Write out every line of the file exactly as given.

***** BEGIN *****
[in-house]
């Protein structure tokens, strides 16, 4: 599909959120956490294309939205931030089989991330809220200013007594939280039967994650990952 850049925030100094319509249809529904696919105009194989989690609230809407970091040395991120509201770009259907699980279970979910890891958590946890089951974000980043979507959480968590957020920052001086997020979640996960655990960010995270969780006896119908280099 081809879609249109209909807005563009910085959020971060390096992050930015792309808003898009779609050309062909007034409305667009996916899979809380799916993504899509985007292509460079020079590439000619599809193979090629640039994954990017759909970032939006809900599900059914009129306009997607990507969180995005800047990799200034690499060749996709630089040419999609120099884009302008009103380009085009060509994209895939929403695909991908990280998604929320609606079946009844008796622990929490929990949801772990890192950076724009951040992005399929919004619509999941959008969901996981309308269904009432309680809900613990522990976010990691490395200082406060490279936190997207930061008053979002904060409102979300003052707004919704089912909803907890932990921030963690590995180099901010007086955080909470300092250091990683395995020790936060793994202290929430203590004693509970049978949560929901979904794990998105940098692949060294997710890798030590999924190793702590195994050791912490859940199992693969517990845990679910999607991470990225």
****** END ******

[in-house]
């Protein structure tokens, strides 16, 4: 599909959120956490294309939205931030089989991330809220200013007594939280039967994650990952 850049925030100094319509249809529904696919105009194989989690609230809407970091040395991120509201770009259907699980279970979910890891958590946890089951974000980043979507959480968590957020920052001086997020979640996960655990960010995270969780006896119908280099 081809879609249109209909807005563009910085959020971060390096992050930015792309808003898009779609050309062909007034409305667009996916899979809380799916993504899509985007292509460079020079590439000619599809193979090629640039994954990017759909970032939006809900599900059914009129306009997607990507969180995005800047990799200034690499060749996709630089040419999609120099884009302008009103380009085009060509994209895939929403695909991908990280998604929320609606079946009844008796622990929490929990949801772990890192950076724009951040992005399929919004619509999941959008969901996981309308269904009432309680809900613990522990976010990691490395200082406060490279936190997207930061008053979002904060409102979300003052707004919704089912909803907890932990921030963690590995180099901010007086955080909470300092250091990683395995020790936060793994202290929430203590004693509970049978949560929901979904794990998105940098692949060294997710890798030590999924190793702590195994050791912490859940199992693969517990845990679910999607991470990225």